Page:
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Effect of polyploidy on phosphoglucose isomerase diversity in Festuca microstachys.

By W T Adams and R W Allard

Abstract

Studies of the inheritance of electrophoretic banding patterns in Festuca microstachys support the hypothesis that three closely related loci, one located in each of the three ancestral genomes, code the multiple phosphoglucose isomerase (glucosephosphate isomerase; D-glucose-6-phosphate ketol-isomerase, EC 5.3.1.9) variants found in this hexaploid species. The close relationship among the three loci is indicated by the observation that hybrid enzymes of intercistronic origin form when the loci in different genomes carry alleles coding homodimers with unlike migration rates. Homozygous individuals fixed for different alleles in different genomes produce hybrid enzymes and, when self-fertilized, they breed true for isozyme patterns normally found only in the heterozygotes of diploid species. Biochemical diversity due to this "fixed heterozygosity" is high in F. microstachys; although this species is more than 99% self-fertilized the proportion of individuals with at least one heterodimer exceeded 61% in all of the 16 natural populations studied and it exceeded 92% in 11 of the populations. This great biochemical diversity may contribute to the ability of F. microstachys to survive in the wide range of habitats in which it is found over western North America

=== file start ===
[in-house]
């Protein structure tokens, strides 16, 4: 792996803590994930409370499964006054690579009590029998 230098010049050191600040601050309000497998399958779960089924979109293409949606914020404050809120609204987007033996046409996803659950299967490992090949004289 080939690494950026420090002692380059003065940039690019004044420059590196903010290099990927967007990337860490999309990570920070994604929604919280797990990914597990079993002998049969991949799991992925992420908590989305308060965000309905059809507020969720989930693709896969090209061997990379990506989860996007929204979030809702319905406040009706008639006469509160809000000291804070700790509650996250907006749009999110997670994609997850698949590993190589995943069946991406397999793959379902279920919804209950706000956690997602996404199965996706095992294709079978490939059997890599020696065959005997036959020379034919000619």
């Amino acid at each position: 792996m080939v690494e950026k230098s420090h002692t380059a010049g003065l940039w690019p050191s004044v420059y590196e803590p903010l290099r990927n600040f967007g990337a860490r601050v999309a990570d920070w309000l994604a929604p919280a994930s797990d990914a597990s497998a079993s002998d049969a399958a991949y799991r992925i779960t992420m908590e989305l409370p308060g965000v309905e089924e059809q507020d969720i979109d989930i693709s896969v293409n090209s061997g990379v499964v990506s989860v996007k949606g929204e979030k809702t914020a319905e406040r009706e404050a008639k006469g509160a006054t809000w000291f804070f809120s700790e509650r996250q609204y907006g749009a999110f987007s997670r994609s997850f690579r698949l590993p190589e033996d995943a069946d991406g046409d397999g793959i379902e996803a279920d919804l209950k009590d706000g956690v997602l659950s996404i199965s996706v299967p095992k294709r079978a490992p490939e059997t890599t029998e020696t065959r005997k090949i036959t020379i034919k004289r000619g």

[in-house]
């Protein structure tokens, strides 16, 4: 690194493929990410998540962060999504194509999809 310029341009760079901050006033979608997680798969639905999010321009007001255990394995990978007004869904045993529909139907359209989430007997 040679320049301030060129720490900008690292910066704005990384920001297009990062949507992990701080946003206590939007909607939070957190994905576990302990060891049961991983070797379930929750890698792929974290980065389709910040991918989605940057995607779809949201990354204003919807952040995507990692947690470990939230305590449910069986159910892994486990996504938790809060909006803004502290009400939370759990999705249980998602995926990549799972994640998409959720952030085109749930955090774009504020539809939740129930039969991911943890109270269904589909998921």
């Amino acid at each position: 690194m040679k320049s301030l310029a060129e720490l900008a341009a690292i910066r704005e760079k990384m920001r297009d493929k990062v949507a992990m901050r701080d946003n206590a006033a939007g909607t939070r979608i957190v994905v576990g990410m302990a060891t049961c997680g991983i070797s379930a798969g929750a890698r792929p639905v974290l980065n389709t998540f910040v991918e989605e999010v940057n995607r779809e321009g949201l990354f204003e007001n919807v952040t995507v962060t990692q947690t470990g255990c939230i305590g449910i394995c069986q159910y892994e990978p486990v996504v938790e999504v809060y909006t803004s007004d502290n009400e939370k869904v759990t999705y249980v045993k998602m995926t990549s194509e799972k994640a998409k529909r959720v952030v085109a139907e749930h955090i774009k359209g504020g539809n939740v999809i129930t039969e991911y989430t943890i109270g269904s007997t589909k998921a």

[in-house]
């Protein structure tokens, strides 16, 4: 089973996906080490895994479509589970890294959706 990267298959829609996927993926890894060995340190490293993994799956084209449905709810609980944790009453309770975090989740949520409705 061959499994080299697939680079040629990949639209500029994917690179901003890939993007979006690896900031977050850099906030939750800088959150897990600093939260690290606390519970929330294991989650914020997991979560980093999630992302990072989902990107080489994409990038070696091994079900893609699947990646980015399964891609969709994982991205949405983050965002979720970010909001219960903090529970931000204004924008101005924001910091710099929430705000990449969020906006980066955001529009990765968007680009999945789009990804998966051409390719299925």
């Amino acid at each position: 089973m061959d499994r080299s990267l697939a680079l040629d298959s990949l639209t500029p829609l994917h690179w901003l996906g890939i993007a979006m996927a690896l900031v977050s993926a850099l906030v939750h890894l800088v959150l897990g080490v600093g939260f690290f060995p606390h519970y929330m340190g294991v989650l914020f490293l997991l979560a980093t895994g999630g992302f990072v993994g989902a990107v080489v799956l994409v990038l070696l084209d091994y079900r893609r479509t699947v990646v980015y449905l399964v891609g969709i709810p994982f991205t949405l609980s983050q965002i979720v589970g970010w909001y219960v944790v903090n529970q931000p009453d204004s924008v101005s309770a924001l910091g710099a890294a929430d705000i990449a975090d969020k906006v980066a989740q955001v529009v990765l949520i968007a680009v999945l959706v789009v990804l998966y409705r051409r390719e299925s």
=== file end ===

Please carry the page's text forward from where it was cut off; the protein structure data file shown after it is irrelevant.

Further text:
Topics: Research Article
Year: 1977
DOI identifier: 10.1073/pnas.74.4.1652
OAI identifier: oai:pubmedcentral.nih.gov:430850
Provided by: PubMed Central
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